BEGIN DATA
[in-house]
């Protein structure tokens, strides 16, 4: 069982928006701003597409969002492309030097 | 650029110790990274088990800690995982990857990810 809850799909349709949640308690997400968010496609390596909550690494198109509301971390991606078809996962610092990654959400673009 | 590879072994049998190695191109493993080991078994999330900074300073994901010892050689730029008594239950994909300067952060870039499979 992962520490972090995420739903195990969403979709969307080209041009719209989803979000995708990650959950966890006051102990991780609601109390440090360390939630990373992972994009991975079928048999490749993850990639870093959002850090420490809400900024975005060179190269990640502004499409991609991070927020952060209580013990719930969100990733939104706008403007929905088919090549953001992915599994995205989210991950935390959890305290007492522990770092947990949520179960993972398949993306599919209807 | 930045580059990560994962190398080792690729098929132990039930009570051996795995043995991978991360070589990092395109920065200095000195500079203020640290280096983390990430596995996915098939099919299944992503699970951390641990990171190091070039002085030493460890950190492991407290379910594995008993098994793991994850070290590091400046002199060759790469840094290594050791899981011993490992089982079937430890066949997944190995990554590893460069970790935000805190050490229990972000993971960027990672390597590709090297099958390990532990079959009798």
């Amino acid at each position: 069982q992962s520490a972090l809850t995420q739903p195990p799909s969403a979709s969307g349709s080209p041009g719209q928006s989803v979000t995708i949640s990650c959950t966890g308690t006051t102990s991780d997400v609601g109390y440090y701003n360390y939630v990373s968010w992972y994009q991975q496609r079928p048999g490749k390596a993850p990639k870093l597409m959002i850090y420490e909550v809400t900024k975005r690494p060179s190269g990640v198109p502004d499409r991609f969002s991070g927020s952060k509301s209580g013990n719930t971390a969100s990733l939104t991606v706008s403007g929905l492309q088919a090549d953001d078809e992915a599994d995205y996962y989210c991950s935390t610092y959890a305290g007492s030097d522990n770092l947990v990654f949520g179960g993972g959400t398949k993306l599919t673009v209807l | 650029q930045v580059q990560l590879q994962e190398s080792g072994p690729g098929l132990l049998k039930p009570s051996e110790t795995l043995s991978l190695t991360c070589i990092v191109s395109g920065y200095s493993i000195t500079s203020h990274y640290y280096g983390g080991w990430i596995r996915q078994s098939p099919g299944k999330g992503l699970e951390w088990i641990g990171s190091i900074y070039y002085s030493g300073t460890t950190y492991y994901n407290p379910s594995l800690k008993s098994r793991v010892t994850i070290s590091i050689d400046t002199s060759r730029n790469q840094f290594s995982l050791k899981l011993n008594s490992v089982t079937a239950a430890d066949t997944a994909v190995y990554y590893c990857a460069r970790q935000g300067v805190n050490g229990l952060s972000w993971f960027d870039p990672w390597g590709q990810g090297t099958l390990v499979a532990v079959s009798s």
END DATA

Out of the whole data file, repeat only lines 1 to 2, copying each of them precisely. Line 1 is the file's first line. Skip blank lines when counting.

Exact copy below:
[in-house]
């Protein structure tokens, strides 16, 4: 069982928006701003597409969002492309030097 | 650029110790990274088990800690995982990857990810 809850799909349709949640308690997400968010496609390596909550690494198109509301971390991606078809996962610092990654959400673009 | 590879072994049998190695191109493993080991078994999330900074300073994901010892050689730029008594239950994909300067952060870039499979 992962520490972090995420739903195990969403979709969307080209041009719209989803979000995708990650959950966890006051102990991780609601109390440090360390939630990373992972994009991975079928048999490749993850990639870093959002850090420490809400900024975005060179190269990640502004499409991609991070927020952060209580013990719930969100990733939104706008403007929905088919090549953001992915599994995205989210991950935390959890305290007492522990770092947990949520179960993972398949993306599919209807 | 930045580059990560994962190398080792690729098929132990039930009570051996795995043995991978991360070589990092395109920065200095000195500079203020640290280096983390990430596995996915098939099919299944992503699970951390641990990171190091070039002085030493460890950190492991407290379910594995008993098994793991994850070290590091400046002199060759790469840094290594050791899981011993490992089982079937430890066949997944190995990554590893460069970790935000805190050490229990972000993971960027990672390597590709090297099958390990532990079959009798």